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. Last Updated: 07/27/2016

160 Years Later, Georgian Greeks Call It a Day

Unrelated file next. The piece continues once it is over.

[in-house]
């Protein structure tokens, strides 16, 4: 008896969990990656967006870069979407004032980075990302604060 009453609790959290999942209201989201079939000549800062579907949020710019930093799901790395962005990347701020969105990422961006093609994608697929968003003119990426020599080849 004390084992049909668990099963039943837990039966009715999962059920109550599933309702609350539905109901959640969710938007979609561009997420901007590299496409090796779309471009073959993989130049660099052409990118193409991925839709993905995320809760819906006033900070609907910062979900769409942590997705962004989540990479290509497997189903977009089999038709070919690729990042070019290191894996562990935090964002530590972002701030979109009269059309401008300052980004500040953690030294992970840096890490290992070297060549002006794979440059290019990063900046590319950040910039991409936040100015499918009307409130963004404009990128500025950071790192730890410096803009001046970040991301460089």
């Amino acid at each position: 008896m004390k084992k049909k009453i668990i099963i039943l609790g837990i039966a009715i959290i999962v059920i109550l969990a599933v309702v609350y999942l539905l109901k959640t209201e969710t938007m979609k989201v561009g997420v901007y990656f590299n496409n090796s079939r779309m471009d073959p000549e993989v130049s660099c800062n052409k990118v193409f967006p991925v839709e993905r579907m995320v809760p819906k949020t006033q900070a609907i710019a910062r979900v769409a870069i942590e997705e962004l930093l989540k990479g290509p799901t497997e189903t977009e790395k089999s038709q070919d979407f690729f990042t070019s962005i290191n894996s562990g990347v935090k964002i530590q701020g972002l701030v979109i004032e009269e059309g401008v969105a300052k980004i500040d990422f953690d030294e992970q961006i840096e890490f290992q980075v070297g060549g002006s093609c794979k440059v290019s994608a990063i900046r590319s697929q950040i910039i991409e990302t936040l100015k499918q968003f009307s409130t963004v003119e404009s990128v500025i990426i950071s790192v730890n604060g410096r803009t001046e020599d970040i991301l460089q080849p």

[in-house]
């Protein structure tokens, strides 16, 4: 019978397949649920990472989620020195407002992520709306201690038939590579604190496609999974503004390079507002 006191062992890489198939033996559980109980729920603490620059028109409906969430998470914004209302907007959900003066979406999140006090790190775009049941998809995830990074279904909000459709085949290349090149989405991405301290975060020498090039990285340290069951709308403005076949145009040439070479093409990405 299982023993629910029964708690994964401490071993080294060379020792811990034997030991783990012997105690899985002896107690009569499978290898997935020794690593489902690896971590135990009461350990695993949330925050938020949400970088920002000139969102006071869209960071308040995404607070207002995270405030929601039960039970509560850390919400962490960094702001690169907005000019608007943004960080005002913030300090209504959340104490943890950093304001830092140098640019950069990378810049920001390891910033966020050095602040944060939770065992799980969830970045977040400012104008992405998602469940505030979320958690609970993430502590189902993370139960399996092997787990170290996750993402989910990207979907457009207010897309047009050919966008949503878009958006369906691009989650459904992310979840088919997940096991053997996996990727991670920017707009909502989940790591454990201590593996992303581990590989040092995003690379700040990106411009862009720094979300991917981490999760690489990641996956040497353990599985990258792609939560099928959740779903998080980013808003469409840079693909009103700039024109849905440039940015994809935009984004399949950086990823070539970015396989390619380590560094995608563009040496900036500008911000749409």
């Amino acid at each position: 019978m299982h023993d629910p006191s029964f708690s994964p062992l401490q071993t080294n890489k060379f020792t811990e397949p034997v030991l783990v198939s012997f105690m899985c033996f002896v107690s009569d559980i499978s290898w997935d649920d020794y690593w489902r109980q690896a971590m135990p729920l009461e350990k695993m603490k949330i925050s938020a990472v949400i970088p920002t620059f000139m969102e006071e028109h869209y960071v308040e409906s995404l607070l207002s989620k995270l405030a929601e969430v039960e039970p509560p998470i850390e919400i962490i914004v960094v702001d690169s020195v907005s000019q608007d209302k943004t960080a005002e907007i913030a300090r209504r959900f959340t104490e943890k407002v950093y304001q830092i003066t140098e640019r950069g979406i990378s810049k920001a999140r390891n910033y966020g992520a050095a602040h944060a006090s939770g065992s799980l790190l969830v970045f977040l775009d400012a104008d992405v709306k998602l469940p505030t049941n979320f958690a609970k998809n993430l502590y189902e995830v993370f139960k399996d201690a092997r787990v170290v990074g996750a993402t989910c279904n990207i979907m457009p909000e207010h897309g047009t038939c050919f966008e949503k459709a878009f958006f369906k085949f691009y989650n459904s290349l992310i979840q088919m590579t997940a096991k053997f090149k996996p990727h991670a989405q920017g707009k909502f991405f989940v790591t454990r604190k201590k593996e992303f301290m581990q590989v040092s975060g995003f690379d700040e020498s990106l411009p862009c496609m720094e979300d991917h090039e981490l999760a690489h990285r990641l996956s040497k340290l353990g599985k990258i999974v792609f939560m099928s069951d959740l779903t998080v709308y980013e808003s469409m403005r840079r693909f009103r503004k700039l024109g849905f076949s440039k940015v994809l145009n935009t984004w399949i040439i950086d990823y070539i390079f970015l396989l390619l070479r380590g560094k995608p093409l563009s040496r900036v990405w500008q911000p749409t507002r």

IMERA, Georgia -- The landscape of green lush wooded hills is Alpine, but the country is Georgia. The language being spoken is Turkish, but the villagers here are all Greek. The cluster of villagers chattering in the muddy street of Imera said they were residents of a forgotten place. Their ancestors were deported from Turkey to the Russian empire and as a result they speak the language of both their former masters, but not that of their ancestors. "Those Tatars did not love us," said Maria Matsukatava, repeating the folklore that has handed down through the generations of how they lost the Greek language. "They said -- either you lose your language or you lose your religion. We kept our faith." Only because of the name of the village -- Imera means "day" in Greek -- and because of the surnames they carried and the church on the hillside, could the inhabitants go on calling themselves Greek. Now suddenly that has become important again. In the last few years Greece has offered citizenship and right of abode to anyone who can prove they are of Greek descent, however distant. The result has been a flood of emigrants from the former Soviet Union. More than 100,000 Greeks have left including around a third of Georgia's estimated Greek population of 95,000. For the inhabitants of Imera, a Georgian farming community on the edge of destitution, emigration holds out the prospect of a better life, and an escape from the turbulence of modern-day Georgia. "My daughter, my wife and my son are all in Thessaloniki," said Pantelei Tumbulov, 66, a grizzled farmer in mud-spattered boots. "We may go hungry this autumn," Tumbulov said. The last shop had closed down in the village two years ago, he said, and the village had only a few cattle to support them. Around 50 of the village's 130 "courtyards" are deserted and many more villagers are seasonal migrants, returning home only in the summer from Greece or Russia. But the migration has become so huge that it is getting harder and harder to go to Greece. Katerina Matsukatava said the Greek authorities were now charging $75 for visas, which could be given out only in Moscow. How could she get $75 on a Georgian wage? It was a way of keeping them out. Greeks from the plain of Tsalka date their presence there from the 1820s, the time of the Russo-Turkish wars. About 30 Greek villages in the Pontus region of Turkey were deported wholesale and resettled in what was then a remote and virtually empty corner of the Russian empire. In this century Stalin closed down the Greek schools in his drive against national minorities and deported thousands of Greeks to Central Asia. But the close-knit communities survived. A room in the former local party headquarters in Tsalka, a quiet two-street town, is a center for the local Greeks, proudly decorated with a Greek flag, a map of the Acropolis, icons and posters. After much lobbying one of the town's two main streets, Lenin Street, was renamed after Aristotle. The other one, Stalin Street remains the same. But now emigration appears to be doing what the Turks and Stalin never achieved and the villagers are dispersing. "We don't have weddings any more. The young people have gone," said Kiriak Fotiades, a doctor. Fotiades said he was reluctantly thinking of emigrating from the place he loved because there was no life for his children left in Tsalka. Two of his three children had left for Greece and his wife was visiting to decide if they should go too. Only the old people were left in his village. What was hard, though, was breaking up the villages, which had lived together for generations both here and in Turkey. Fotiades' village, Neon Kharaba, is one of only three that kept the Pontic Greek dialect. For 160 years, he said, his villagers had lived three kilometers from their Turkish-speaking neighbors and each had kept their language and distinct way of life. The answer, he said, should be the kind of mass resettlement the Russians undertook, only this time back to Greece.